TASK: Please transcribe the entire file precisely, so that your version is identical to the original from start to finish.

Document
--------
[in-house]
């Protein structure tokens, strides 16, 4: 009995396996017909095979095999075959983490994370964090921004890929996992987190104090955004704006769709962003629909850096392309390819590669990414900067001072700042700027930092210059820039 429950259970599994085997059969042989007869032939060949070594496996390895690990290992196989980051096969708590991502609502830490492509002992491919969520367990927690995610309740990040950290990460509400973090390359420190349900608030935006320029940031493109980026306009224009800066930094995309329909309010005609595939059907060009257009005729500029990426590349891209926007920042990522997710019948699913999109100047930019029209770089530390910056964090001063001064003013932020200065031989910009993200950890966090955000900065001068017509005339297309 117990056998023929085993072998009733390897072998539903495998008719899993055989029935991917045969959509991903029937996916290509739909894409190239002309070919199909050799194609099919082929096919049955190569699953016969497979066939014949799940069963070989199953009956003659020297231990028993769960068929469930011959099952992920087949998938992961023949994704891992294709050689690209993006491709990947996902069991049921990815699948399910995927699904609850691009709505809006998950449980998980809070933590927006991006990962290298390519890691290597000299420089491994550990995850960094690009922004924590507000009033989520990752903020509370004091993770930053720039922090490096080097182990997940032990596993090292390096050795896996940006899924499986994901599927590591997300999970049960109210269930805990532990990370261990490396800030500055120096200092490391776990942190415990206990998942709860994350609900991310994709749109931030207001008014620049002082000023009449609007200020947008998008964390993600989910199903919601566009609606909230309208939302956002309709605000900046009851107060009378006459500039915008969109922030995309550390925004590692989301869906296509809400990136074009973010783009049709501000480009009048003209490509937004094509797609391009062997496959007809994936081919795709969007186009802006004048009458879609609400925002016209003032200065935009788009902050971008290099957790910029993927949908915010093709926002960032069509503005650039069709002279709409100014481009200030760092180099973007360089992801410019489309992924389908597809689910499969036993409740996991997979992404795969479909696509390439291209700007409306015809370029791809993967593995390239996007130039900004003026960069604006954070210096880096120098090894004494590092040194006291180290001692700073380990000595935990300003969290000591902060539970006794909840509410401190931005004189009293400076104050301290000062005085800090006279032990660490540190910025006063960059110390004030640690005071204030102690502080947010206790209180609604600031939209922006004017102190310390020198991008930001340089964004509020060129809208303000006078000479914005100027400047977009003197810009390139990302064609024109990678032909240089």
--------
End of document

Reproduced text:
[in-house]
């Protein structure tokens, strides 16, 4: 009995396996017909095979095999075959983490994370964090921004890929996992987190104090955004704006769709962003629909850096392309390819590669990414900067001072700042700027930092210059820039 429950259970599994085997059969042989007869032939060949070594496996390895690990290992196989980051096969708590991502609502830490492509002992491919969520367990927690995610309740990040950290990460509400973090390359420190349900608030935006320029940031493109980026306009224009800066930094995309329909309010005609595939059907060009257009005729500029990426590349891209926007920042990522997710019948699913999109100047930019029209770089530390910056964090001063001064003013932020200065031989910009993200950890966090955000900065001068017509005339297309 117990056998023929085993072998009733390897072998539903495998008719899993055989029935991917045969959509991903029937996916290509739909894409190239002309070919199909050799194609099919082929096919049955190569699953016969497979066939014949799940069963070989199953009956003659020297231990028993769960068929469930011959099952992920087949998938992961023949994704891992294709050689690209993006491709990947996902069991049921990815699948399910995927699904609850691009709505809006998950449980998980809070933590927006991006990962290298390519890691290597000299420089491994550990995850960094690009922004924590507000009033989520990752903020509370004091993770930053720039922090490096080097182990997940032990596993090292390096050795896996940006899924499986994901599927590591997300999970049960109210269930805990532990990370261990490396800030500055120096200092490391776990942190415990206990998942709860994350609900991310994709749109931030207001008014620049002082000023009449609007200020947008998008964390993600989910199903919601566009609606909230309208939302956002309709605000900046009851107060009378006459500039915008969109922030995309550390925004590692989301869906296509809400990136074009973010783009049709501000480009009048003209490509937004094509797609391009062997496959007809994936081919795709969007186009802006004048009458879609609400925002016209003032200065935009788009902050971008290099957790910029993927949908915010093709926002960032069509503005650039069709002279709409100014481009200030760092180099973007360089992801410019489309992924389908597809689910499969036993409740996991997979992404795969479909696509390439291209700007409306015809370029791809993967593995390239996007130039900004003026960069604006954070210096880096120098090894004494590092040194006291180290001692700073380990000595935990300003969290000591902060539970006794909840509410401190931005004189009293400076104050301290000062005085800090006279032990660490540190910025006063960059110390004030640690005071204030102690502080947010206790209180609604600031939209922006004017102190310390020198991008930001340089964004509020060129809208303000006078000479914005100027400047977009003197810009390139990302064609024109990678032909240089």